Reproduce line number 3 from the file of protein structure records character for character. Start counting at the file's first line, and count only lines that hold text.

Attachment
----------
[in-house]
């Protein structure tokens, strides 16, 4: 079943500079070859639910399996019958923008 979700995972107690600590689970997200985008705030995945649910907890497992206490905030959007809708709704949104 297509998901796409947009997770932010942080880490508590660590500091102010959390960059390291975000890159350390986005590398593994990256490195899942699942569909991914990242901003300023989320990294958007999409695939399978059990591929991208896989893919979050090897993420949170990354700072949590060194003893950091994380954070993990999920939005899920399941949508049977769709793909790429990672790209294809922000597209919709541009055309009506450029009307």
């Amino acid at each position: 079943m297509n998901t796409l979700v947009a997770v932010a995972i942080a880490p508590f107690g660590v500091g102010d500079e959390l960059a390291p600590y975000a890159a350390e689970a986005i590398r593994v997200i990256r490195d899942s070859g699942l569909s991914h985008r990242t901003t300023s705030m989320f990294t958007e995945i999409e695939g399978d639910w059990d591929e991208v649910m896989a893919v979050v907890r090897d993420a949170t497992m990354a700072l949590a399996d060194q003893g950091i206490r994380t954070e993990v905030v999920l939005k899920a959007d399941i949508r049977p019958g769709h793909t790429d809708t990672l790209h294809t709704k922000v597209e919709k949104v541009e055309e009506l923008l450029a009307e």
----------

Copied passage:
């Amino acid at each position: 079943m297509n998901t796409l979700v947009a997770v932010a995972i942080a880490p508590f107690g660590v500091g102010d500079e959390l960059a390291p600590y975000a890159a350390e689970a986005i590398r593994v997200i990256r490195d899942s070859g699942l569909s991914h985008r990242t901003t300023s705030m989320f990294t958007e995945i999409e695939g399978d639910w059990d591929e991208v649910m896989a893919v979050v907890r090897d993420a949170t497992m990354a700072l949590a399996d060194q003893g950091i206490r994380t954070e993990v905030v999920l939005k899920a959007d399941i949508r049977p019958g769709h793909t790429d809708t990672l790209h294809t709704k922000v597209e919709k949104v541009e055309e009506l923008l450029a009307e």